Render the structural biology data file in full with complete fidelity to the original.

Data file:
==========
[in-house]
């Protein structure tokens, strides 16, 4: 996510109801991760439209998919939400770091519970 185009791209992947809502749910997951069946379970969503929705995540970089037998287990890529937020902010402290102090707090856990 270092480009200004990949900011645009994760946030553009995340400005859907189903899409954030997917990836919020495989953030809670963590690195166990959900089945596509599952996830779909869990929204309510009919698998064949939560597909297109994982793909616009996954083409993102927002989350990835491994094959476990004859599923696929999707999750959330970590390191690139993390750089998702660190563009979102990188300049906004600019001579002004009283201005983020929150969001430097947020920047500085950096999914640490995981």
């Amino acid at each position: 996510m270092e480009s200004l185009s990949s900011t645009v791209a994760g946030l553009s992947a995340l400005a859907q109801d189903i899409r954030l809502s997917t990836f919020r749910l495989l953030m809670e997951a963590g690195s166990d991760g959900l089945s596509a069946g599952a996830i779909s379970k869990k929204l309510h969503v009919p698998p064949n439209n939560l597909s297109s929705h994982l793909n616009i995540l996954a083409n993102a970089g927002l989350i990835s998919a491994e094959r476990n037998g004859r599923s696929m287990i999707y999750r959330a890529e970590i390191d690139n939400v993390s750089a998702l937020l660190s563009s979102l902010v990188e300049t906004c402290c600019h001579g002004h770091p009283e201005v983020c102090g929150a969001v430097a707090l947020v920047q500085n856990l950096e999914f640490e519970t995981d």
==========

[in-house]
């Protein structure tokens, strides 16, 4: 996510109801991760439209998919939400770091519970 185009791209992947809502749910997951069946379970969503929705995540970089037998287990890529937020902010402290102090707090856990 270092480009200004990949900011645009994760946030553009995340400005859907189903899409954030997917990836919020495989953030809670963590690195166990959900089945596509599952996830779909869990929204309510009919698998064949939560597909297109994982793909616009996954083409993102927002989350990835491994094959476990004859599923696929999707999750959330970590390191690139993390750089998702660190563009979102990188300049906004600019001579002004009283201005983020929150969001430097947020920047500085950096999914640490995981």
């Amino acid at each position: 996510m270092e480009s200004l185009s990949s900011t645009v791209a994760g946030l553009s992947a995340l400005a859907q109801d189903i899409r954030l809502s997917t990836f919020r749910l495989l953030m809670e997951a963590g690195s166990d991760g959900l089945s596509a069946g599952a996830i779909s379970k869990k929204l309510h969503v009919p698998p064949n439209n939560l597909s297109s929705h994982l793909n616009i995540l996954a083409n993102a970089g927002l989350i990835s998919a491994e094959r476990n037998g004859r599923s696929m287990i999707y999750r959330a890529e970590i390191d690139n939400v993390s750089a998702l937020l660190s563009s979102l902010v990188e300049t906004c402290c600019h001579g002004h770091p009283e201005v983020c102090g929150a969001v430097a707090l947020v920047q500085n856990l950096e999914f640490e519970t995981d």